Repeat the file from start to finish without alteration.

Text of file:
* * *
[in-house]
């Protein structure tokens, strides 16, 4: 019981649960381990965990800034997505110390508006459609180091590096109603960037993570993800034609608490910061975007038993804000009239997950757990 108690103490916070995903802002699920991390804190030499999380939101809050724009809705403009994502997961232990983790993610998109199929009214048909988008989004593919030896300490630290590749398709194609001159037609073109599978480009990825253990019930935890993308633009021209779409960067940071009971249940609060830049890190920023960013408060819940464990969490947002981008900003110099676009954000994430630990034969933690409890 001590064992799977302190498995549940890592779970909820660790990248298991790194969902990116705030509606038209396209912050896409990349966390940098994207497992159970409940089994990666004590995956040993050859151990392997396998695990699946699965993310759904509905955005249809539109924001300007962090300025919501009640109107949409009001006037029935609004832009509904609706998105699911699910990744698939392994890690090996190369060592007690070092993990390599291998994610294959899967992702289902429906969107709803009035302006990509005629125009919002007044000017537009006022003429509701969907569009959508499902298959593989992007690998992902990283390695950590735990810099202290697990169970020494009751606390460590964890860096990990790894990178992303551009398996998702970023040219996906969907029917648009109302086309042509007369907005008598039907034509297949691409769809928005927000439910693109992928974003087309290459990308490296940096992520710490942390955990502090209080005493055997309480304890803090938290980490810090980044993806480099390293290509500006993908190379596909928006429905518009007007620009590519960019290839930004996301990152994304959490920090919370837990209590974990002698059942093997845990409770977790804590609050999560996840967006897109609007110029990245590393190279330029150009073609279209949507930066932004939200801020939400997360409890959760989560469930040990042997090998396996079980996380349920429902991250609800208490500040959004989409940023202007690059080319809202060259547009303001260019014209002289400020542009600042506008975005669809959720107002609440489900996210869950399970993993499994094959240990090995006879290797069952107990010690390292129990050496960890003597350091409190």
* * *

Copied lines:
[in-house]
């Protein structure tokens, strides 16, 4: 019981649960381990965990800034997505110390508006459609180091590096109603960037993570993800034609608490910061975007038993804000009239997950757990 108690103490916070995903802002699920991390804190030499999380939101809050724009809705403009994502997961232990983790993610998109199929009214048909988008989004593919030896300490630290590749398709194609001159037609073109599978480009990825253990019930935890993308633009021209779409960067940071009971249940609060830049890190920023960013408060819940464990969490947002981008900003110099676009954000994430630990034969933690409890 001590064992799977302190498995549940890592779970909820660790990248298991790194969902990116705030509606038209396209912050896409990349966390940098994207497992159970409940089994990666004590995956040993050859151990392997396998695990699946699965993310759904509905955005249809539109924001300007962090300025919501009640109107949409009001006037029935609004832009509904609706998105699911699910990744698939392994890690090996190369060592007690070092993990390599291998994610294959899967992702289902429906969107709803009035302006990509005629125009919002007044000017537009006022003429509701969907569009959508499902298959593989992007690998992902990283390695950590735990810099202290697990169970020494009751606390460590964890860096990990790894990178992303551009398996998702970023040219996906969907029917648009109302086309042509007369907005008598039907034509297949691409769809928005927000439910693109992928974003087309290459990308490296940096992520710490942390955990502090209080005493055997309480304890803090938290980490810090980044993806480099390293290509500006993908190379596909928006429905518009007007620009590519960019290839930004996301990152994304959490920090919370837990209590974990002698059942093997845990409770977790804590609050999560996840967006897109609007110029990245590393190279330029150009073609279209949507930066932004939200801020939400997360409890959760989560469930040990042997090998396996079980996380349920429902991250609800208490500040959004989409940023202007690059080319809202060259547009303001260019014209002289400020542009600042506008975005669809959720107002609440489900996210869950399970993993499994094959240990090995006879290797069952107990010690390292129990050496960890003597350091409190």